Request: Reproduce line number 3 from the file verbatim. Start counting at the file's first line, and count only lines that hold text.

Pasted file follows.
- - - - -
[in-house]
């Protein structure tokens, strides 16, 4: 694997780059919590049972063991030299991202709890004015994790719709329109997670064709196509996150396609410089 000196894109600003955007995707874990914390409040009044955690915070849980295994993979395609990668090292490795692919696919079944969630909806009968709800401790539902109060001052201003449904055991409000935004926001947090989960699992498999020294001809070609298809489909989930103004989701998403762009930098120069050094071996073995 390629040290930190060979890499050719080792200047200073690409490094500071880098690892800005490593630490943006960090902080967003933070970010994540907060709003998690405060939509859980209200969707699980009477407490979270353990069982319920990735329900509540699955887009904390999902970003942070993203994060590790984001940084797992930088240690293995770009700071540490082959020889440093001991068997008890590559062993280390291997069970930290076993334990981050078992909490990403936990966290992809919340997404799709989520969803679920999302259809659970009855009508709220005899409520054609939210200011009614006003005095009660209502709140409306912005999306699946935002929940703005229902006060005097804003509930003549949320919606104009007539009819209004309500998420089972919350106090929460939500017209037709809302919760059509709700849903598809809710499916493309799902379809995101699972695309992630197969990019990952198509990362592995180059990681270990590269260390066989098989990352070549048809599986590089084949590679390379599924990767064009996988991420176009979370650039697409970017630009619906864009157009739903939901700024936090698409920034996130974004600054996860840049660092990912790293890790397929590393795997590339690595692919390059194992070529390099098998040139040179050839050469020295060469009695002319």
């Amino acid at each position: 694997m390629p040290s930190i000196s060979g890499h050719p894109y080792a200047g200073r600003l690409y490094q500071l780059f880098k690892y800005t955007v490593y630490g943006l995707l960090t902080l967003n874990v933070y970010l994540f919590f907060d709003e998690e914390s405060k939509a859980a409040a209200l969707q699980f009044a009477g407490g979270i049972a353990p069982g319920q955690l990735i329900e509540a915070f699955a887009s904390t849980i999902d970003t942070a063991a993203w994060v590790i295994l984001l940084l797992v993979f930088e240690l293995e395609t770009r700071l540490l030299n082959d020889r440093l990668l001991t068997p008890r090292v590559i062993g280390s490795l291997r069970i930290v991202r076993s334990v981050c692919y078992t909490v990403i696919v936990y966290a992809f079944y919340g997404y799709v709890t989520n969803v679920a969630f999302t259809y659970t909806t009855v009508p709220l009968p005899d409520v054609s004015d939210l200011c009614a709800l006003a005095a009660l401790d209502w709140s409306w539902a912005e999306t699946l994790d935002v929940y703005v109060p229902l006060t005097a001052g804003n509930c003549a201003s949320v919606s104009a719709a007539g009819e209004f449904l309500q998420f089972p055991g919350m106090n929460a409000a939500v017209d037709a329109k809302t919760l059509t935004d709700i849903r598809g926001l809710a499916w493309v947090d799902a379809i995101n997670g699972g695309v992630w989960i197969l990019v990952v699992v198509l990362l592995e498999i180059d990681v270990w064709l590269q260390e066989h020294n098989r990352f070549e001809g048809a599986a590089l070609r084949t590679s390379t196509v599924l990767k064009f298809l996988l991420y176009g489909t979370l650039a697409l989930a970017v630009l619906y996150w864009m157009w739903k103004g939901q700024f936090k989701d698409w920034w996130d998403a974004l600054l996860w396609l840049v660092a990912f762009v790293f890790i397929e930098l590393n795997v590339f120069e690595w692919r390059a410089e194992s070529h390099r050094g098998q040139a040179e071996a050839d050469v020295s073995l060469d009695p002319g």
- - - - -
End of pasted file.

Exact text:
């Amino acid at each position: 694997m390629p040290s930190i000196s060979g890499h050719p894109y080792a200047g200073r600003l690409y490094q500071l780059f880098k690892y800005t955007v490593y630490g943006l995707l960090t902080l967003n874990v933070y970010l994540f919590f907060d709003e998690e914390s405060k939509a859980a409040a209200l969707q699980f009044a009477g407490g979270i049972a353990p069982g319920q955690l990735i329900e509540a915070f699955a887009s904390t849980i999902d970003t942070a063991a993203w994060v590790i295994l984001l940084l797992v993979f930088e240690l293995e395609t770009r700071l540490l030299n082959d020889r440093l990668l001991t068997p008890r090292v590559i062993g280390s490795l291997r069970i930290v991202r076993s334990v981050c692919y078992t909490v990403i696919v936990y966290a992809f079944y919340g997404y799709v709890t989520n969803v679920a969630f999302t259809y659970t909806t009855v009508p709220l009968p005899d409520v054609s004015d939210l200011c009614a709800l006003a005095a009660l401790d209502w709140s409306w539902a912005e999306t699946l994790d935002v929940y703005v109060p229902l006060t005097a001052g804003n509930c003549a201003s949320v919606s104009a719709a007539g009819e209004f449904l309500q998420f089972p055991g919350m106090n929460a409000a939500v017209d037709a329109k809302t919760l059509t935004d709700i849903r598809g926001l809710a499916w493309v947090d799902a379809i995101n997670g699972g695309v992630w989960i197969l990019v990952v699992v198509l990362l592995e498999i180059d990681v270990w064709l590269q260390e066989h020294n098989r990352f070549e001809g048809a599986a590089l070609r084949t590679s390379t196509v599924l990767k064009f298809l996988l991420y176009g489909t979370l650039a697409l989930a970017v630009l619906y996150w864009m157009w739903k103004g939901q700024f936090k989701d698409w920034w996130d998403a974004l600054l996860w396609l840049v660092a990912f762009v790293f890790i397929e930098l590393n795997v590339f120069e690595w692919r390059a410089e194992s070529h390099r050094g098998q040139a040179e071996a050839d050469v020295s073995l060469d009695p002319g």